The 2011 NFL draft featured Heisman Trophy-winning quarterback Cam Newton, selected No. 1 by the Carolina Panthers after he led Auburn to a national championship.
The No. 2 pick did not generate the same attention. Linebacker Von Miller came out of Texas A&M, and the Denver Broncos chose him as the possible cornerstone of a rebuilding defense.
On Sunday, for the first time the No. 1 and 2 picks in an NFL draft will face each other in the Super Bowl.
“Super cool,” Miller said of the 1-2 matchup.
Newton continues to command the spotlight. His performance in leading the Panthers to a 15-1 regular-season record and two playoff victories is expected to earn him the league’s most-valuable-player award, which will be announced Saturday.
But Miller could crash the post-celebration party the next day at Levi’s Stadium.
In the AFC championship game, Miller led a Broncos onslaught that pounded Patriots quarterback Tom Brady. Miller, linebacker DeMarcus Ware and other members of the Broncos defense hit Brady 20 times, nearly twice the number Brady absorbed in a game all season.
The 6-foot-3, 250-pound Miller had 2 1/2 sacks and intercepted a pass in a 20-18 victory that put the Broncos and quarterback Peyton Manning in the Super Bowl for the second time in three years.
“We want to go out there and make sure the result is a little bit different this time,” he said.
Miller certainly is different. After recording 18 1/2 sacks in 2012, Miller was suspended for six games of the 2013 season for violating the NFL’s substance abuse policy. He also failed to appear in court for speeding tickets.
“I’m a better teammate than I was a couple years ago,” he said.
With the injury and off-the-field issues behind him, Miller enters the game as perhaps the most important player on a defense ranked No. 1 against the pass, No. 3 against the run and No. 1 overall.
John Elway, who guided the Broncos to two Super Bowl titles as a quarterback, is happy the first pick he made as the team’s vice president of football operations has paid off.
“He was a young guy trying to grow up,” Elway said when asked about Miller’s off-field issues. “Obviously, he got off the tracks for a little bit, but he’s really come back and he’s done a tremendous job of getting his life back on track and in order.
“I think we’re seeing it with how he’s playing.”
Miller has benefited from the addition of Ware, an 11-year veteran and nine-time Pro Bowl player who signed with the Broncos before the 2014 season.
“DeMarcus is like a scientist out there,” Miller said. “He can watch five [video] clips of an offensive lineman and already have them broken down.
Ware, 33, has nine sacks this season. He was credited with a half sack against the Patriots, a game in which he and Miller ran around and through offensive linemen on their way to pounding Brady.
“Certain things don’t need to be said,” Ware said of his chemistry on the field with Miller. “We look at the other side of the line before the ball gets [snapped] and we know, ‘I’m going underneath and you’re around the corner.’”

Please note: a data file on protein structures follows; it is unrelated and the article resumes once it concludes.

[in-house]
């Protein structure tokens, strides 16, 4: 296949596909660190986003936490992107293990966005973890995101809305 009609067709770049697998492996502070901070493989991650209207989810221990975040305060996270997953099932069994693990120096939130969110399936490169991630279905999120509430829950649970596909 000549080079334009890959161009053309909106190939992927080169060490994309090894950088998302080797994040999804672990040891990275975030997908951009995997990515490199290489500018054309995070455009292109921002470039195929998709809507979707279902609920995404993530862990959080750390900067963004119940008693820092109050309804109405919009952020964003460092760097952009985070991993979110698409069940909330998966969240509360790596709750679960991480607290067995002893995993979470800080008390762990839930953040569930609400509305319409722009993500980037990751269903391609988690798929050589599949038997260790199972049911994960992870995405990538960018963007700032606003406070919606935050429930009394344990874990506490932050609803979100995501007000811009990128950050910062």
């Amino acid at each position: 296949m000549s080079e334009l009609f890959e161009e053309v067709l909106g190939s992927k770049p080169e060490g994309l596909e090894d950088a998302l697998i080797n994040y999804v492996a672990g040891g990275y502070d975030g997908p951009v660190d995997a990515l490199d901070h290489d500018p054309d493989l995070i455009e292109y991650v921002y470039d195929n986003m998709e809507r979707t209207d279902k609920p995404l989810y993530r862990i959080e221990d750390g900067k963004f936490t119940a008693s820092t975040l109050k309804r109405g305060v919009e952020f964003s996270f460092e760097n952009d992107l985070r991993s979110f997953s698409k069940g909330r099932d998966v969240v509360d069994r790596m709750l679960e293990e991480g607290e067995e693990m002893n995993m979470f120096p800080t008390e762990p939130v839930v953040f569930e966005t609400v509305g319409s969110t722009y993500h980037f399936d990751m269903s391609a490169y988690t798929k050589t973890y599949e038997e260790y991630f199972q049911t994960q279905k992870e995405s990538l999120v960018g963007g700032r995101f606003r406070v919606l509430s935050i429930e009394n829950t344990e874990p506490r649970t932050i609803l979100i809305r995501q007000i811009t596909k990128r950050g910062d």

The veteran’s leadership rubbed off on Miller.
“Sometimes the best thing you can do is lead by example,” Ware said, adding that the two linebackers have a “trusting and loyal relationship” like brothers.
“That’s what he needed,” Ware said. “That’s what I needed myself. I never had a brother before and he’s been that for me.”
Broncos defensive coordinator Wade Phillips coached Ware with the Dallas Cowboys. He said Ware remains quick, so much so that the coach warns officials not to mistake his timing off the snap for being offsides.
“Now you’ve got both of them like that,” he said of the Ware-Miller combination, “so it’s a pretty good thing to have.”
But not to face.
Ware and Miller often foil single- and double-team blocking, Carolina offensive coordinator Mike Shula said. Miller “can do whatever he wants” because he can start from anywhere and rush with power and speed from inside or outside.
“He’s relentless,” Shula continued. “Even when you feel like you’ve got him blocked, right at the end he can turn a corner and knock the ball out.”
Bill Cowher, who coached the late Derrick Thomas as an assistant with the Kansas City Chiefs, noted “a lot of similarities” between Miller and the Hall of Fame linebacker, especially the speed of their first steps.
“So quick off the ball,” he said. “They make [offensive] tackles uneasy.”
Miller will be an unrestricted free agent after the season. He is expected to receive a payday comparable to Kansas City Chiefs linebacker Justin Houston, who last summer signed a six-year, $101-million contract that included a guaranteed $52.5 million, according to reports.
“I’m just trying to stay in the moment,” Miller said when asked about impending free agency.
At 6-5 and 245 pounds, Newton is a more mobile target than Brady. But Miller said he would go into the Super Bowl “with the same exact game plan” he has employed throughout the playoffs.
“Of course everyone knows about speed, him being fast, strong and tall and all that stuff,” he said of Newton. “His ability to make others play to a level that they would not normally play at is what I think is his greatest attribute.”
Miller’s goal, he said, was to win the game for veterans Ware and Manning.
“You always get a little bit extra energy and you are a little tougher when you are doing it for someone else,” he said.
Follow Gary Klein on Twitter @latimesklein